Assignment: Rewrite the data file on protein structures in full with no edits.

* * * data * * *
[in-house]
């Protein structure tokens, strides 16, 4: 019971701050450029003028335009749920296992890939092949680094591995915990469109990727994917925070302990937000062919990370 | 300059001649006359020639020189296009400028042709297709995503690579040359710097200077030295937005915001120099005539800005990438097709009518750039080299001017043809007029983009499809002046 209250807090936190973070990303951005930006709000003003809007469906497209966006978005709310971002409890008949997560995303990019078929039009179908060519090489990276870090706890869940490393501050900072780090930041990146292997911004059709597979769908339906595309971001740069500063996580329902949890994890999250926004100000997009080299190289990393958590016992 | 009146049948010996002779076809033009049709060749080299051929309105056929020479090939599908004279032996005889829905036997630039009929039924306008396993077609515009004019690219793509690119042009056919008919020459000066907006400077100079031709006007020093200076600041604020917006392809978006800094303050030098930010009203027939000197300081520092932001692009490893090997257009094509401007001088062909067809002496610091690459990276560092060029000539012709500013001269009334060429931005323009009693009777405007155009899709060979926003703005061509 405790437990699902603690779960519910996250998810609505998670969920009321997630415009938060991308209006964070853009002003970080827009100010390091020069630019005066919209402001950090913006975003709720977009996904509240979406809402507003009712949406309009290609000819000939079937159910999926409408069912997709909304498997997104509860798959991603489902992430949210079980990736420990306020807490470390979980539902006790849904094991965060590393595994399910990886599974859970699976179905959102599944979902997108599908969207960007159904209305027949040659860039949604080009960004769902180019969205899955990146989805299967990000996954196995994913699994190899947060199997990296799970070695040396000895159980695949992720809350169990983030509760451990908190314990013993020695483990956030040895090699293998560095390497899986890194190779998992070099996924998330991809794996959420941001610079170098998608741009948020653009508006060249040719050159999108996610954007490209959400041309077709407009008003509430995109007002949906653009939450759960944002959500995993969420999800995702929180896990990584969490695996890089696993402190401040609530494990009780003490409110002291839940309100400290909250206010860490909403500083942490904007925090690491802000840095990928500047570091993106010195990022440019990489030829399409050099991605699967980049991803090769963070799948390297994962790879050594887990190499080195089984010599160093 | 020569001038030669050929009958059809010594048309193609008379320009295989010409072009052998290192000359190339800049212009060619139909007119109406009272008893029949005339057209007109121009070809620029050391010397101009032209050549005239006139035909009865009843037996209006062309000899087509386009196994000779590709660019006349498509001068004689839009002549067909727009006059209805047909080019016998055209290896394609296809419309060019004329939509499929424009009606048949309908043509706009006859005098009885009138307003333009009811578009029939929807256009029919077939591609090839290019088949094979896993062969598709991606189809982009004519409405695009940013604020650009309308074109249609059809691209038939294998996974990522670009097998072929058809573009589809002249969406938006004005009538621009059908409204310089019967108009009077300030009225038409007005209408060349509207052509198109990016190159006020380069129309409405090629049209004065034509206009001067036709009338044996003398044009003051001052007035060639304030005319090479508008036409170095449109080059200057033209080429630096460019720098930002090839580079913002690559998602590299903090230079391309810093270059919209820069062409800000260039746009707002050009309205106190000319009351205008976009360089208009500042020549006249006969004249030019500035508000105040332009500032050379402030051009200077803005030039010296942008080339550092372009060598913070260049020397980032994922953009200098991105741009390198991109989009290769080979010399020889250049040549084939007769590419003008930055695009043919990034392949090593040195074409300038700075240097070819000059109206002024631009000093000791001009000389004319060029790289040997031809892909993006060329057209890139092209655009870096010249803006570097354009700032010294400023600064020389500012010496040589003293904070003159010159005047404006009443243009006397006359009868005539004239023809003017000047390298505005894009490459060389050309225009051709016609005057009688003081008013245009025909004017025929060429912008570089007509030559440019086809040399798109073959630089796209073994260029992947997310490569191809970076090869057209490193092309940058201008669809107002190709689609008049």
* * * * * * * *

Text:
[in-house]
């Protein structure tokens, strides 16, 4: 019971701050450029003028335009749920296992890939092949680094591995915990469109990727994917925070302990937000062919990370 | 300059001649006359020639020189296009400028042709297709995503690579040359710097200077030295937005915001120099005539800005990438097709009518750039080299001017043809007029983009499809002046 209250807090936190973070990303951005930006709000003003809007469906497209966006978005709310971002409890008949997560995303990019078929039009179908060519090489990276870090706890869940490393501050900072780090930041990146292997911004059709597979769908339906595309971001740069500063996580329902949890994890999250926004100000997009080299190289990393958590016992 | 009146049948010996002779076809033009049709060749080299051929309105056929020479090939599908004279032996005889829905036997630039009929039924306008396993077609515009004019690219793509690119042009056919008919020459000066907006400077100079031709006007020093200076600041604020917006392809978006800094303050030098930010009203027939000197300081520092932001692009490893090997257009094509401007001088062909067809002496610091690459990276560092060029000539012709500013001269009334060429931005323009009693009777405007155009899709060979926003703005061509 405790437990699902603690779960519910996250998810609505998670969920009321997630415009938060991308209006964070853009002003970080827009100010390091020069630019005066919209402001950090913006975003709720977009996904509240979406809402507003009712949406309009290609000819000939079937159910999926409408069912997709909304498997997104509860798959991603489902992430949210079980990736420990306020807490470390979980539902006790849904094991965060590393595994399910990886599974859970699976179905959102599944979902997108599908969207960007159904209305027949040659860039949604080009960004769902180019969205899955990146989805299967990000996954196995994913699994190899947060199997990296799970070695040396000895159980695949992720809350169990983030509760451990908190314990013993020695483990956030040895090699293998560095390497899986890194190779998992070099996924998330991809794996959420941001610079170098998608741009948020653009508006060249040719050159999108996610954007490209959400041309077709407009008003509430995109007002949906653009939450759960944002959500995993969420999800995702929180896990990584969490695996890089696993402190401040609530494990009780003490409110002291839940309100400290909250206010860490909403500083942490904007925090690491802000840095990928500047570091993106010195990022440019990489030829399409050099991605699967980049991803090769963070799948390297994962790879050594887990190499080195089984010599160093 | 020569001038030669050929009958059809010594048309193609008379320009295989010409072009052998290192000359190339800049212009060619139909007119109406009272008893029949005339057209007109121009070809620029050391010397101009032209050549005239006139035909009865009843037996209006062309000899087509386009196994000779590709660019006349498509001068004689839009002549067909727009006059209805047909080019016998055209290896394609296809419309060019004329939509499929424009009606048949309908043509706009006859005098009885009138307003333009009811578009029939929807256009029919077939591609090839290019088949094979896993062969598709991606189809982009004519409405695009940013604020650009309308074109249609059809691209038939294998996974990522670009097998072929058809573009589809002249969406938006004005009538621009059908409204310089019967108009009077300030009225038409007005209408060349509207052509198109990016190159006020380069129309409405090629049209004065034509206009001067036709009338044996003398044009003051001052007035060639304030005319090479508008036409170095449109080059200057033209080429630096460019720098930002090839580079913002690559998602590299903090230079391309810093270059919209820069062409800000260039746009707002050009309205106190000319009351205008976009360089208009500042020549006249006969004249030019500035508000105040332009500032050379402030051009200077803005030039010296942008080339550092372009060598913070260049020397980032994922953009200098991105741009390198991109989009290769080979010399020889250049040549084939007769590419003008930055695009043919990034392949090593040195074409300038700075240097070819000059109206002024631009000093000791001009000389004319060029790289040997031809892909993006060329057209890139092209655009870096010249803006570097354009700032010294400023600064020389500012010496040589003293904070003159010159005047404006009443243009006397006359009868005539004239023809003017000047390298505005894009490459060389050309225009051709016609005057009688003081008013245009025909004017025929060429912008570089007509030559440019086809040399798109073959630089796209073994260029992947997310490569191809970076090869057209490193092309940058201008669809107002190709689609008049």